Newsdash Insight on Plan Design & Investment Strategy from PLANSPONSOR
June 19th, 2019
Benefits & Administration
Will Education Benefit Offerings Increase Soon?
While some employers have had tuition reimbursement programs in place for more than 20 years, a survey from the International Foundation of Employee Benefit Plans found several factors are keeping employers from offering student loan repayment assistance benefits.Read more >
Retirement Concerns Show Uneven Playing Field for Women
Although many older Americans are concerned about health care costs in retirement and outliving their savings, women are even more so, due in part to earning less than men throughout their careers, according to the National Council on Aging.Read more >
MOST READ ARTICLES
1
IRS Announces 2020 Contribution and Benefit Limits
2
IRS Proposes Update to Mortality Tables Used to Calculate RMDs
3
Employees Are Making Each Other Sick
4
Maximum Benefit and Contribution Limits Table 2020
5
Congressional Leaders Want SECURE Act Passage in 2019
Sponsored message from Capital Group
Your employees go above and beyond.
Learn how you can give them the 401(k) they deserve with the target date series from Capital Group, home of American Funds.Read more >
Industry Voices
How to Walk the Line With Pension Overpayments
Mary Shah and Mindy Zatto, from Strategic Benefits Advisors, discuss ways to recoup pension overpayments that satisfy regulators and do not place burden on retirees, as well as how to prevent overpayments from happening.Read more >
Economic Events

Privately‐owned housing starts in May were at a seasonally adjusted annual rate of 1,269,000, the Census Bureau reported. This is 0.9% below the revised April estimate of 1,281,000 and is 4.7% below the May 2018 rate of 1,332,000. Single‐family housing starts in May were at a rate of 820,000; this is 6.4% below the revised April figure of 876,000. The May rate for units in buildings with five units or more was 436,000.

 

Employer costs for civilian workers averaged $25.22 per hour worked for wages and salaries and $11.55 for benefits in March, according to the Bureau of Labor Statistics. Health insurance was the largest employer benefit cost at $3.06, accounting for 8.3% of total compensation costs.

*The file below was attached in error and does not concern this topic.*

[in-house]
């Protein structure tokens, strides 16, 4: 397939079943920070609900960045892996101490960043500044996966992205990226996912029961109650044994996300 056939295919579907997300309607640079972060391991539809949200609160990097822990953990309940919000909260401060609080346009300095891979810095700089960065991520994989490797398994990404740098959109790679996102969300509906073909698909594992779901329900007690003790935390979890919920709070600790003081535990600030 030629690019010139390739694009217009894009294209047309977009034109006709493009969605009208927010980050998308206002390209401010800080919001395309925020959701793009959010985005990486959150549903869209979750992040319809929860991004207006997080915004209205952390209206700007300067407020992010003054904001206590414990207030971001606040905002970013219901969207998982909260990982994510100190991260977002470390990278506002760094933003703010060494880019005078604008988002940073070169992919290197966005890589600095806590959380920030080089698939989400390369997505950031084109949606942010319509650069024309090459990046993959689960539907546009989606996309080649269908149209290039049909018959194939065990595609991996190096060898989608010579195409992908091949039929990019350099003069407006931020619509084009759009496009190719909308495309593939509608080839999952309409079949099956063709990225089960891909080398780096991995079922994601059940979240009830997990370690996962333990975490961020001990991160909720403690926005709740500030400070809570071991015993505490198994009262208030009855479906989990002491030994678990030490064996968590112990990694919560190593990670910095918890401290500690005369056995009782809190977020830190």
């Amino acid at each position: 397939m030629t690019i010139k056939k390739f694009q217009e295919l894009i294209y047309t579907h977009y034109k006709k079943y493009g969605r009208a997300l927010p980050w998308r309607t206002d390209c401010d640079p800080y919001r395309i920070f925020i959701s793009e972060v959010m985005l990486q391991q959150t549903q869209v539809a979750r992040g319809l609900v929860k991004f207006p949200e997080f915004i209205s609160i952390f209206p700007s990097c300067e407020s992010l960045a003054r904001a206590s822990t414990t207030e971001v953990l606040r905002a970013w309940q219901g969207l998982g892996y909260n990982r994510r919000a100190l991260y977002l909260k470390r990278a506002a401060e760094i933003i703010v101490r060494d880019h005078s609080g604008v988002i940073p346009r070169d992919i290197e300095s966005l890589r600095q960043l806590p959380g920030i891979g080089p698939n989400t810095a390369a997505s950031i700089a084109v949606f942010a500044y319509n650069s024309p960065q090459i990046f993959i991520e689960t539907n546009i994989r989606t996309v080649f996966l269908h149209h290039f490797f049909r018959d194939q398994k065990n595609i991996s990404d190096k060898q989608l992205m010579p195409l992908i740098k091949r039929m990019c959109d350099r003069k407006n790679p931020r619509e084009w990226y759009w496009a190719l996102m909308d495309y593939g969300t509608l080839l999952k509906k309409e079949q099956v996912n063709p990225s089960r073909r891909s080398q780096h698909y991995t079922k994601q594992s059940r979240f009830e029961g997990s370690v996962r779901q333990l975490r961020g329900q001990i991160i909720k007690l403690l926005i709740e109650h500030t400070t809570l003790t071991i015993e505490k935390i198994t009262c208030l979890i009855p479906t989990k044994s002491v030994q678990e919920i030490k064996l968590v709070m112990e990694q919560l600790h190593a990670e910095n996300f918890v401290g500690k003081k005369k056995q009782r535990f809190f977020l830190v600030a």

Market Mirror

Tuesday, the Dow climbed 353.01 points (1.35%) to 26,465.54, the NASDAQ closed 108.86 points (1.39%) higher at 7,953.88, and the S&P 500 increased 28.08 points (0.97%) to 2,917.75. The Russell 2000 was up 17.48 points (1.14%) at 1,550.23, and the Wilshire 5000 gained 293.31 points (0.99%) to finish at 30,028.69.

 

The price of the 10-year Treasury note was up 3/32, decreasing its yield to 2.062%. The price of the 30-year Treasury bond increased 7/32, bringing its yield down to 2.551%.
Compliance
Settlement of MFS Excessive Fee Suit Includes Plan Design Changes
MFS has also agreed to pay $6,875,000 into a qualified settlement fund to resolve the claims of the court-approved class.Read more >
HRA Final Rule Includes Changes and Clarifications
Rachel Leiser Levy, from Groom Law Group, explains changes from the proposed HRA regulation in the final regulation, and says it remains to be seen how this will affect the employer health benefits market.Read more >
Ask the Experts
Vesting Upon a 403(b) Plan’s Discontinuance of Contributions
“I’ve seen inconsistent treatment as to whether in a 403(b) plan a complete discontinuance of contributions requires full vesting of affected participants in employer matching and/or nonelective contributions. What do the Experts say?”Read more >
Small Talk
Three-quarters of employees are satisfied with a “thank you” for their everyday efforts; however, 36% of women would prefer employers make the extra effort and put that in writing, a survey from Deloitte found. Deloitte’s Business Chemistry has released a new survey of 16,000 professionals, across a variety of industries, from C-suite leaders to junior staff, that confirms that when it comes to recognizing others, like many things at work, one size doesn’t fit all—and surprisingly, very few people want recognition that’s widely shared.Read more >

ON THIS DATE: In 1586, English colonists sailed away from Roanoke Island, North Carolina, after failing to establish England’s first permanent settlement in America. In 1846, the New York Knickerbocker Club played the New York Club in the first baseball game at the Elysian Field in Hoboken, New Jersey. It was the first organized baseball game. In 1910, the first Father’s Day was celebrated in Spokane, Washington. In 1912, the U.S. government established the eight-hour work day. In 1934, the U.S. National Archives and Records Administration was established. In 1934, Congress established the Federal Communications Commission (FCC). The commission was to regulate radio and TV broadcasting (later). In 1951, President Harry S. Truman signed the Universal Military Training and Service Act, which extended Selective Service until July 1, 1955, and lowered the draft age to 18. In 1964, the Civil Rights Act of 1964 was approved after surviving an 83-day filibuster in the Senate. In 1978, the comic strip Garfield was in newspapers around the U.S. for the first time.

 

 

WEDNESDAY WISDOM: “All change is not growth, as all movement is not forward.”—Ellen Glasgow, American novelist
Share the news with a friend! Pass the NewsDash along and tell your friends/associates they can sign up for their own copy.Read more >

Editorial: Alison Cooke Mintzer alison.mintzer@strategic-i.com

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